The other hermeneutic is grounded less in concordances and more in broad reading of Scripture. One explores the Bible as a whole, taking it book by book and seeking to understand the questions the Bible writers were addressing and the issues they were facing. The interpreter recognizes that God meets people where they are (there is plenty of Scriptural evidence for that assertion– see the opening chapter of my book Everlasting Gospel, Everchanging World), so the teaching at any given point in the Bible may not be a final word on all related issues, but may be a specific answer to a specific issue in that time and place. Understanding the meaning of each text in its context is crucial to developing a biblical theology that can address today’s issues. In the Bible God sometimes allows or even seem to approve of actions that elsewhere are treated as wrong (how about the seeming approval of polygamy in 2 Sam 12:8?). So comparing Scripture with Scripture may still leave one short of explicit answers to every one of today’s questions, requiring one to explore where God’s revelation is trending. This is the method that has led Christians to abolish slavery, even though the New Testament seems not to forbid it (Eph 6:4-9).

At its best this method takes the whole Bible and its original contexts into account. It helps us discern what is clear in God’s revelation and what is not. It avoids the selectivity of the proof-text method and provides safeguards against our natural human biases. But this method also has its limitations. Few people have the desire or the time to master the Bible as a whole. Even for those who do, the process is lengthy and subject to human forgetfulness. In addition, understanding the context of each biblical story and message is best served by knowing the biblical languages and a great deal about ancient history and culture. This makes it easy to leave deep Bible study to the experts, who may become our authorities on what the Bible says rather than allowing every member to do their own diligence in the Word. In addition, projecting the “trajectory” of what God is doing in this world is often necessary, but it too introduces a human element into the process that can project trajectories God Himself might not recognize. So this method is not a fool-proof answer to all questions when the church is divided.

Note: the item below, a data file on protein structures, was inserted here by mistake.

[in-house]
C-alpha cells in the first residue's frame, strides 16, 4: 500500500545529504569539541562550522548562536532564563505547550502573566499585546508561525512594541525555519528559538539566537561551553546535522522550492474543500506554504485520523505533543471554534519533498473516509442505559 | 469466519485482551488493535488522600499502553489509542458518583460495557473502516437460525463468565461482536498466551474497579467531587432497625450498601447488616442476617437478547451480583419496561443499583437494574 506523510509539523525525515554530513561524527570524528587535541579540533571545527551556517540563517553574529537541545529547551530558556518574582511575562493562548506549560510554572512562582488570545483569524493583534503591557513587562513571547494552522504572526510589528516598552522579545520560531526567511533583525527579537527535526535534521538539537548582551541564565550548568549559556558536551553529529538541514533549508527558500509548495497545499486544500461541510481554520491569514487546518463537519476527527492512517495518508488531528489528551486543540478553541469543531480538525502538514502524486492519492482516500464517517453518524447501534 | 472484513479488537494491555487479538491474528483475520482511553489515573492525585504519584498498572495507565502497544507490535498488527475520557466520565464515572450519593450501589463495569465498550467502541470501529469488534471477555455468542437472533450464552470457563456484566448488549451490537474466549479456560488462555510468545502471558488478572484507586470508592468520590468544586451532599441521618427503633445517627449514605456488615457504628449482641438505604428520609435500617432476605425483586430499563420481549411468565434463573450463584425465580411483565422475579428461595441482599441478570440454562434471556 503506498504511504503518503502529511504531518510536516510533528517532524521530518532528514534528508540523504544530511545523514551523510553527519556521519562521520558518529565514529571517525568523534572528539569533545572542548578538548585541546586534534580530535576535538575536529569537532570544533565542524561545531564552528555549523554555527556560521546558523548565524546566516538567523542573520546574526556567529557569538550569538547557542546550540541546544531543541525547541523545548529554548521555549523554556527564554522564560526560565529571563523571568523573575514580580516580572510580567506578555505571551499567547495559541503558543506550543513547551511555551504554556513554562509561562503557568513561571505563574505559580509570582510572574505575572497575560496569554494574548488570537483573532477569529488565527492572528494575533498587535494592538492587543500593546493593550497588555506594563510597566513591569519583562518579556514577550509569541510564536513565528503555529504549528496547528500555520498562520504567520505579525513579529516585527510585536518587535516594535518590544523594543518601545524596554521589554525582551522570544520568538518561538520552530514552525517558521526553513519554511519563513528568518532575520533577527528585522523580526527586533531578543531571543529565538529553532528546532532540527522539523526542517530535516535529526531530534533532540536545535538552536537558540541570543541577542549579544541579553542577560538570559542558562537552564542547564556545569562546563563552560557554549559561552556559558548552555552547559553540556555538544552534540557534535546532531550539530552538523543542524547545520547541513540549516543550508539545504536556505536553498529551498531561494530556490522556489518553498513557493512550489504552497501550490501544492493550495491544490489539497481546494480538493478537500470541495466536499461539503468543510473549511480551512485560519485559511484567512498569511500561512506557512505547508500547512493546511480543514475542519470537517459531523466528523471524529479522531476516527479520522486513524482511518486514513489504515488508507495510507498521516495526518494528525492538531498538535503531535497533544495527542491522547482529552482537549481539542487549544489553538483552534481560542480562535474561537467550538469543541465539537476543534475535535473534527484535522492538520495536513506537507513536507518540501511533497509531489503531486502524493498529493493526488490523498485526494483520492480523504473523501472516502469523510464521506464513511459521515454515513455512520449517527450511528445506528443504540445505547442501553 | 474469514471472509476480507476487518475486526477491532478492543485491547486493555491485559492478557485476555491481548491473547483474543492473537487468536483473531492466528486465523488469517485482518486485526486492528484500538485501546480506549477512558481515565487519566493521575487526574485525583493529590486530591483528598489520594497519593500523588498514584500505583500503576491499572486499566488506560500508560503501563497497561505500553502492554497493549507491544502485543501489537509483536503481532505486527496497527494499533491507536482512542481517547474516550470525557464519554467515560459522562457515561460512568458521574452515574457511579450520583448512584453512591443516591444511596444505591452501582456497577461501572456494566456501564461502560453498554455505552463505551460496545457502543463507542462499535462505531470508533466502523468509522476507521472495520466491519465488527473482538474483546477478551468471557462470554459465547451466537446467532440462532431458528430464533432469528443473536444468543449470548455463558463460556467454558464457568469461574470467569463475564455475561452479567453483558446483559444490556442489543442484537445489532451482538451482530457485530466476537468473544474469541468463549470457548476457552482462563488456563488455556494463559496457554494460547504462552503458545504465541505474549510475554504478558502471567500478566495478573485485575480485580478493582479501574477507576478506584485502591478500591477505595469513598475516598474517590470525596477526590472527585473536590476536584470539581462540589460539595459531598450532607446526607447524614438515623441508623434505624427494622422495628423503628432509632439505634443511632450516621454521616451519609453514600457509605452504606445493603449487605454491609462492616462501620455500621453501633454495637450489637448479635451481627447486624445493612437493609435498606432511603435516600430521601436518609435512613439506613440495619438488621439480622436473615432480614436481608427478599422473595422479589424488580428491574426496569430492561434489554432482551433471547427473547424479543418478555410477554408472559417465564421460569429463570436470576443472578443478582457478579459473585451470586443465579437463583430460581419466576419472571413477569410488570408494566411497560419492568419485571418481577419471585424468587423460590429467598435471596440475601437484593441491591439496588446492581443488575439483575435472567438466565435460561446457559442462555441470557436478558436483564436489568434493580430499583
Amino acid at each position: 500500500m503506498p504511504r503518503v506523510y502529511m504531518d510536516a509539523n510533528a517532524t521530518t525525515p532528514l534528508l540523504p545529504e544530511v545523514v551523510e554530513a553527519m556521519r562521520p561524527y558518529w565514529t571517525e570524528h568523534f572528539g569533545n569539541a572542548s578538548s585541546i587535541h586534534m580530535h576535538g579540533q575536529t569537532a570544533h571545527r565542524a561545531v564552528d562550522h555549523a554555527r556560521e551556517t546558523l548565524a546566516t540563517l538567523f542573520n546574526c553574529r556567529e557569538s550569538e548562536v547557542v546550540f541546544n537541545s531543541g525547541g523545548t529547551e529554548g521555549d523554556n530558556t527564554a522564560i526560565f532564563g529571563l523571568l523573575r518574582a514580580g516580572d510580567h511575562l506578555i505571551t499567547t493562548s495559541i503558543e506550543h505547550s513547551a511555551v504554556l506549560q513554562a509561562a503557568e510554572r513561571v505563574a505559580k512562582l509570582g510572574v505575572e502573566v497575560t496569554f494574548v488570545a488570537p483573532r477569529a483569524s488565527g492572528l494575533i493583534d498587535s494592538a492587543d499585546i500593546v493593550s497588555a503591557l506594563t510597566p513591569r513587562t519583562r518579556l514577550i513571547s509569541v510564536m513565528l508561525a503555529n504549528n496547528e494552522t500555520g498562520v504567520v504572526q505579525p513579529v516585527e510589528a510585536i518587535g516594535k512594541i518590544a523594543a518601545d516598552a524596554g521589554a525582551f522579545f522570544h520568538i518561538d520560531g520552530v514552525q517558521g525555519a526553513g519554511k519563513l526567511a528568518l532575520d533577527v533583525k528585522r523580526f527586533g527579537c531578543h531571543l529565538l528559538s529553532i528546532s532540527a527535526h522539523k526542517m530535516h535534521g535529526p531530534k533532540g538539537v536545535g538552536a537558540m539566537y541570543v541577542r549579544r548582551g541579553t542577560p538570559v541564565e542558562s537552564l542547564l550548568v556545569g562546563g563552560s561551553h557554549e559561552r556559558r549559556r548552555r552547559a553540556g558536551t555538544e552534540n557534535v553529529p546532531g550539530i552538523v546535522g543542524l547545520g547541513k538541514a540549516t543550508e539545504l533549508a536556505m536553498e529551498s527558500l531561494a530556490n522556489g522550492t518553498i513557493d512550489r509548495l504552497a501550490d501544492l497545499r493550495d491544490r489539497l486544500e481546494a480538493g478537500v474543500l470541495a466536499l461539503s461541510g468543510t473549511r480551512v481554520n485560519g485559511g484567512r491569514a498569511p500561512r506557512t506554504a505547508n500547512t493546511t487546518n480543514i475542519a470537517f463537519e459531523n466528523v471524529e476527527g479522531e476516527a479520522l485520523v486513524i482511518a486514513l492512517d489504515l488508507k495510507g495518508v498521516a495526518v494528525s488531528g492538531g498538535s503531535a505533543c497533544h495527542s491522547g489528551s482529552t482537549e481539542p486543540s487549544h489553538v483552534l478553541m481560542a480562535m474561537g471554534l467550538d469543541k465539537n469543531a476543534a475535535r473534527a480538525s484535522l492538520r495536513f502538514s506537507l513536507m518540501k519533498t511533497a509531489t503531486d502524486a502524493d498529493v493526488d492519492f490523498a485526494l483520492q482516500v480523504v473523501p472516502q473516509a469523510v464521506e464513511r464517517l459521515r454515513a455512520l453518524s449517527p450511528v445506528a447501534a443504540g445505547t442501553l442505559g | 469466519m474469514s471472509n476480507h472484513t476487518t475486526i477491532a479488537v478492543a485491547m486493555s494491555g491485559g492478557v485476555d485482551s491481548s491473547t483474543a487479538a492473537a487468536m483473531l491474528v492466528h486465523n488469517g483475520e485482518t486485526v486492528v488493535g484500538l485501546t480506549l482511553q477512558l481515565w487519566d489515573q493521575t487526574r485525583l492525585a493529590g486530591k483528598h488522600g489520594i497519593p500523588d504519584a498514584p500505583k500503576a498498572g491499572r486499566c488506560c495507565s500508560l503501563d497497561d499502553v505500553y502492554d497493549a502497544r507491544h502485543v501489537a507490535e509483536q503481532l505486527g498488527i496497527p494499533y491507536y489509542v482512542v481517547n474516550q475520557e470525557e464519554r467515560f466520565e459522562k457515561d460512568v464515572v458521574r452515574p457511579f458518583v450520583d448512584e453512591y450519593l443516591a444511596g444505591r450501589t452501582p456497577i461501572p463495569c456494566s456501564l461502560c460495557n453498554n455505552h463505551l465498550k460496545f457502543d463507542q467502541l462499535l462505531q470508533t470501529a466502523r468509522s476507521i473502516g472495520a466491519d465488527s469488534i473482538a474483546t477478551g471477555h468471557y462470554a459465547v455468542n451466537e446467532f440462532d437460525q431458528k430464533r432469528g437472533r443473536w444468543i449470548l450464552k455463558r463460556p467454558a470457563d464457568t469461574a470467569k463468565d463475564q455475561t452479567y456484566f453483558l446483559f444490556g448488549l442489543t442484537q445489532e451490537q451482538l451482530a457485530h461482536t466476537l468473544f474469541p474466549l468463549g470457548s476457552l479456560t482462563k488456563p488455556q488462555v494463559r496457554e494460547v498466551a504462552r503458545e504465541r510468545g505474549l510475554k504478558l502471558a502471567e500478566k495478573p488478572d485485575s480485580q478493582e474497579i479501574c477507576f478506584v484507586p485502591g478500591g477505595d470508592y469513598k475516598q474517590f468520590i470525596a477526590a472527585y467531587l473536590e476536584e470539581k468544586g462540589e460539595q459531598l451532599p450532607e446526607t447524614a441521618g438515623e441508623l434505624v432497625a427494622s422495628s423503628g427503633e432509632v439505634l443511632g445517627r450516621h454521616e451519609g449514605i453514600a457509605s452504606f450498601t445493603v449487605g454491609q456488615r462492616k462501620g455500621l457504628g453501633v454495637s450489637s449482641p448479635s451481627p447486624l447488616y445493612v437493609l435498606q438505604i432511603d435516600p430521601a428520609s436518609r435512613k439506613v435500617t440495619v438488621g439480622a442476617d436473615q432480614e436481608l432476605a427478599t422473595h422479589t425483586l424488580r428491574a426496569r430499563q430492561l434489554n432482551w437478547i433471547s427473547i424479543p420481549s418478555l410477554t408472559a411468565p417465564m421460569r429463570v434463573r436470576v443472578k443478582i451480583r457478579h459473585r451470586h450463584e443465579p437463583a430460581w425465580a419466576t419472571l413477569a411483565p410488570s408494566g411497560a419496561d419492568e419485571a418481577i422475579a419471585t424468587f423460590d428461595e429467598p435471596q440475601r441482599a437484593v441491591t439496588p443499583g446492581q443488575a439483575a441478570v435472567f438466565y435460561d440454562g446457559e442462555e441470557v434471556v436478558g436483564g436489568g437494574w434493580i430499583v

I have used both methods and see that there are strengths and weaknesses in each. A healthy church will not be limited in its approaches. But the outcome of my decades of study in hermeneutics indicates to me that God has not chosen to satisfy our curiosity about all matters in His Word. At creation God granted human beings intellect, reason and considerable freedom. Such freedom is best exercised when we don’t know the answer to everything. God calls us to sharpen our minds by wrestling with the difficult issues that He has chosen not to settle. So when the church, after years of study, remains divided on a question, humility and kindness are the appropriate response. Everyone agrees that the Bible is clear on how we should treat one another. What a shame it would be if we hammer others on things that in the Bible are not truly clear, while transgressing those teachings of the Bible that all agree are clear.